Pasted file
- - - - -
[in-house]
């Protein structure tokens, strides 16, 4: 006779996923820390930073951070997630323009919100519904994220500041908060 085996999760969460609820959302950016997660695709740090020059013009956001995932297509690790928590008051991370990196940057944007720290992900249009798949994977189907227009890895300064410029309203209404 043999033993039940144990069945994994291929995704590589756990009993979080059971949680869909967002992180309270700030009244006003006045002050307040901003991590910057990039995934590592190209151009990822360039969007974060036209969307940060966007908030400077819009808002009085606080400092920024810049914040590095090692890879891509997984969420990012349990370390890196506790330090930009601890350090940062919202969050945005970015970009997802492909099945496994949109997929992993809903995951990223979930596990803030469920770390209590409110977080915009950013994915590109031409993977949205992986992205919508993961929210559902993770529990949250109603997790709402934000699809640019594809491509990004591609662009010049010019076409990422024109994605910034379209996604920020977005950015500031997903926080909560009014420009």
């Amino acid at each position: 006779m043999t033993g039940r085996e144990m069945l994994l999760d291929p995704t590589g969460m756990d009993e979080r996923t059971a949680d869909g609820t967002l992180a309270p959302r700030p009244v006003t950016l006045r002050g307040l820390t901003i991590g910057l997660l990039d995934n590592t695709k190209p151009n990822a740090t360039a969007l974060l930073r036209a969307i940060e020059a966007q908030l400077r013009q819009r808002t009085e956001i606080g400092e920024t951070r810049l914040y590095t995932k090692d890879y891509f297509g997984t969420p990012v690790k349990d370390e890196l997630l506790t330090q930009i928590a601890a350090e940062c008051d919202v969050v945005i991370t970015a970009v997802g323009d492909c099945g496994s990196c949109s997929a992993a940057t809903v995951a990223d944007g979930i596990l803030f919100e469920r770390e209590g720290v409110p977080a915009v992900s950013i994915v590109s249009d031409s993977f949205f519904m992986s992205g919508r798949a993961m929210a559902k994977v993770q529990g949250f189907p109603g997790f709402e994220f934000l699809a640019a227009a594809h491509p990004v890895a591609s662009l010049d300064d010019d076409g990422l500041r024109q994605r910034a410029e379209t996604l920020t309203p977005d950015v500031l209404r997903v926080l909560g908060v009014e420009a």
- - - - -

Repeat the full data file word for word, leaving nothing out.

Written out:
[in-house]
């Protein structure tokens, strides 16, 4: 006779996923820390930073951070997630323009919100519904994220500041908060 085996999760969460609820959302950016997660695709740090020059013009956001995932297509690790928590008051991370990196940057944007720290992900249009798949994977189907227009890895300064410029309203209404 043999033993039940144990069945994994291929995704590589756990009993979080059971949680869909967002992180309270700030009244006003006045002050307040901003991590910057990039995934590592190209151009990822360039969007974060036209969307940060966007908030400077819009808002009085606080400092920024810049914040590095090692890879891509997984969420990012349990370390890196506790330090930009601890350090940062919202969050945005970015970009997802492909099945496994949109997929992993809903995951990223979930596990803030469920770390209590409110977080915009950013994915590109031409993977949205992986992205919508993961929210559902993770529990949250109603997790709402934000699809640019594809491509990004591609662009010049010019076409990422024109994605910034379209996604920020977005950015500031997903926080909560009014420009």
């Amino acid at each position: 006779m043999t033993g039940r085996e144990m069945l994994l999760d291929p995704t590589g969460m756990d009993e979080r996923t059971a949680d869909g609820t967002l992180a309270p959302r700030p009244v006003t950016l006045r002050g307040l820390t901003i991590g910057l997660l990039d995934n590592t695709k190209p151009n990822a740090t360039a969007l974060l930073r036209a969307i940060e020059a966007q908030l400077r013009q819009r808002t009085e956001i606080g400092e920024t951070r810049l914040y590095t995932k090692d890879y891509f297509g997984t969420p990012v690790k349990d370390e890196l997630l506790t330090q930009i928590a601890a350090e940062c008051d919202v969050v945005i991370t970015a970009v997802g323009d492909c099945g496994s990196c949109s997929a992993a940057t809903v995951a990223d944007g979930i596990l803030f919100e469920r770390e209590g720290v409110p977080a915009v992900s950013i994915v590109s249009d031409s993977f949205f519904m992986s992205g919508r798949a993961m929210a559902k994977v993770q529990g949250f189907p109603g997790f709402e994220f934000l699809a640019a227009a594809h491509p990004v890895a591609s662009l010049d300064d010019d076409g990422l500041r024109q994605r910034a410029e379209t996604l920020t309203p977005d950015v500031l209404r997903v926080l909560g908060v009014e420009a």